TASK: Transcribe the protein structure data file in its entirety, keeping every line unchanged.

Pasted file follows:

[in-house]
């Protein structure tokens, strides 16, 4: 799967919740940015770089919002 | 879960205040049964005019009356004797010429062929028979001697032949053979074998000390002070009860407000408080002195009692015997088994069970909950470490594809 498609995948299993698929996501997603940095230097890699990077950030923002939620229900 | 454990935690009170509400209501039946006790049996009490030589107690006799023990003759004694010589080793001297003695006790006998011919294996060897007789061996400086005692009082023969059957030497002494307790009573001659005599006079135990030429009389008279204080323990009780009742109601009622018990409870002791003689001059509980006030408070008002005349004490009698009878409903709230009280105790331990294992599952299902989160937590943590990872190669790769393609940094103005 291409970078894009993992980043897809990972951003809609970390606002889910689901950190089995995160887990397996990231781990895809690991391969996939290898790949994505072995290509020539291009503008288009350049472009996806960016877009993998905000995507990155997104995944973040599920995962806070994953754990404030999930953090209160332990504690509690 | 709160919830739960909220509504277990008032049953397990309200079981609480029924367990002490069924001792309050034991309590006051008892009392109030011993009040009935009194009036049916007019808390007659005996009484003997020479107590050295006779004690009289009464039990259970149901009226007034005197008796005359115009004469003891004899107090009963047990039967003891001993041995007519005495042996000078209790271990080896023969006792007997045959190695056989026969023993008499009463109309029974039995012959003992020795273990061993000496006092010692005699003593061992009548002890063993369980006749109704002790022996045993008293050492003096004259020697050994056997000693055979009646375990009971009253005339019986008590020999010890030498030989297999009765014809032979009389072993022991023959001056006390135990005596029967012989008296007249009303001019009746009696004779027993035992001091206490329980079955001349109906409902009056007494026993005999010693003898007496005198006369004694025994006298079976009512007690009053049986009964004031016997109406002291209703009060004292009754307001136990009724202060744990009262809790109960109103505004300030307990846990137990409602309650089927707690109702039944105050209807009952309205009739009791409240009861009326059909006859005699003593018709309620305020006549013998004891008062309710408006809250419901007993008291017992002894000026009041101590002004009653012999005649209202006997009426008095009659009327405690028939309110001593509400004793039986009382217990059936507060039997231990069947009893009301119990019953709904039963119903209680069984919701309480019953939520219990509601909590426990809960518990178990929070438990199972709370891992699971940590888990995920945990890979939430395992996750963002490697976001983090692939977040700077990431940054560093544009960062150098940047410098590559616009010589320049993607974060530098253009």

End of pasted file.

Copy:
[in-house]
């Protein structure tokens, strides 16, 4: 799967919740940015770089919002 | 879960205040049964005019009356004797010429062929028979001697032949053979074998000390002070009860407000408080002195009692015997088994069970909950470490594809 498609995948299993698929996501997603940095230097890699990077950030923002939620229900 | 454990935690009170509400209501039946006790049996009490030589107690006799023990003759004694010589080793001297003695006790006998011919294996060897007789061996400086005692009082023969059957030497002494307790009573001659005599006079135990030429009389008279204080323990009780009742109601009622018990409870002791003689001059509980006030408070008002005349004490009698009878409903709230009280105790331990294992599952299902989160937590943590990872190669790769393609940094103005 291409970078894009993992980043897809990972951003809609970390606002889910689901950190089995995160887990397996990231781990895809690991391969996939290898790949994505072995290509020539291009503008288009350049472009996806960016877009993998905000995507990155997104995944973040599920995962806070994953754990404030999930953090209160332990504690509690 | 709160919830739960909220509504277990008032049953397990309200079981609480029924367990002490069924001792309050034991309590006051008892009392109030011993009040009935009194009036049916007019808390007659005996009484003997020479107590050295006779004690009289009464039990259970149901009226007034005197008796005359115009004469003891004899107090009963047990039967003891001993041995007519005495042996000078209790271990080896023969006792007997045959190695056989026969023993008499009463109309029974039995012959003992020795273990061993000496006092010692005699003593061992009548002890063993369980006749109704002790022996045993008293050492003096004259020697050994056997000693055979009646375990009971009253005339019986008590020999010890030498030989297999009765014809032979009389072993022991023959001056006390135990005596029967012989008296007249009303001019009746009696004779027993035992001091206490329980079955001349109906409902009056007494026993005999010693003898007496005198006369004694025994006298079976009512007690009053049986009964004031016997109406002291209703009060004292009754307001136990009724202060744990009262809790109960109103505004300030307990846990137990409602309650089927707690109702039944105050209807009952309205009739009791409240009861009326059909006859005699003593018709309620305020006549013998004891008062309710408006809250419901007993008291017992002894000026009041101590002004009653012999005649209202006997009426008095009659009327405690028939309110001593509400004793039986009382217990059936507060039997231990069947009893009301119990019953709904039963119903209680069984919701309480019953939520219990509601909590426990809960518990178990929070438990199972709370891992699971940590888990995920945990890979939430395992996750963002490697976001983090692939977040700077990431940054560093544009960062150098940047410098590559616009010589320049993607974060530098253009």